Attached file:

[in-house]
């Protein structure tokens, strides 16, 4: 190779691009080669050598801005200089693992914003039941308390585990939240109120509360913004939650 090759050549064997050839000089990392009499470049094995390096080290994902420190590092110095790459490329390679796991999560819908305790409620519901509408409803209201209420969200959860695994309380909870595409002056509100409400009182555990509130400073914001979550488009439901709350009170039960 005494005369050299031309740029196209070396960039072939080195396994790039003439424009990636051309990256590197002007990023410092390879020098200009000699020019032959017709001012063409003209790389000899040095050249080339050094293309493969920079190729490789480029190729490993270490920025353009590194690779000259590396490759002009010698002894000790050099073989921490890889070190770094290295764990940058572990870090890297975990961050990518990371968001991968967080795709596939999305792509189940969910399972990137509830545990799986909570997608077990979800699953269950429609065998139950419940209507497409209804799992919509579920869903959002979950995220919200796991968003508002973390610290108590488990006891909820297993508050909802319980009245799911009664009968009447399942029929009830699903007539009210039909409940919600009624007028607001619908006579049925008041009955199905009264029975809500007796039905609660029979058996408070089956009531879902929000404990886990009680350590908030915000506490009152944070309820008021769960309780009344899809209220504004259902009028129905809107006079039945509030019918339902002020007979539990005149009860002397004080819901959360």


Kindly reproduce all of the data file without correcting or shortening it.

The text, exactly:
[in-house]
């Protein structure tokens, strides 16, 4: 190779691009080669050598801005200089693992914003039941308390585990939240109120509360913004939650 090759050549064997050839000089990392009499470049094995390096080290994902420190590092110095790459490329390679796991999560819908305790409620519901509408409803209201209420969200959860695994309380909870595409002056509100409400009182555990509130400073914001979550488009439901709350009170039960 005494005369050299031309740029196209070396960039072939080195396994790039003439424009990636051309990256590197002007990023410092390879020098200009000699020019032959017709001012063409003209790389000899040095050249080339050094293309493969920079190729490789480029190729490993270490920025353009590194690779000259590396490759002009010698002894000790050099073989921490890889070190770094290295764990940058572990870090890297975990961050990518990371968001991968967080795709596939999305792509189940969910399972990137509830545990799986909570997608077990979800699953269950429609065998139950419940209507497409209804799992919509579920869903959002979950995220919200796991968003508002973390610290108590488990006891909820297993508050909802319980009245799911009664009968009447399942029929009830699903007539009210039909409940919600009624007028607001619908006579049925008041009955199905009264029975809500007796039905609660029979058996408070089956009531879902929000404990886990009680350590908030915000506490009152944070309820008021769960309780009344899809209220504004259902009028129905809107006079039945509030019918339902002020007979539990005149009860002397004080819901959360």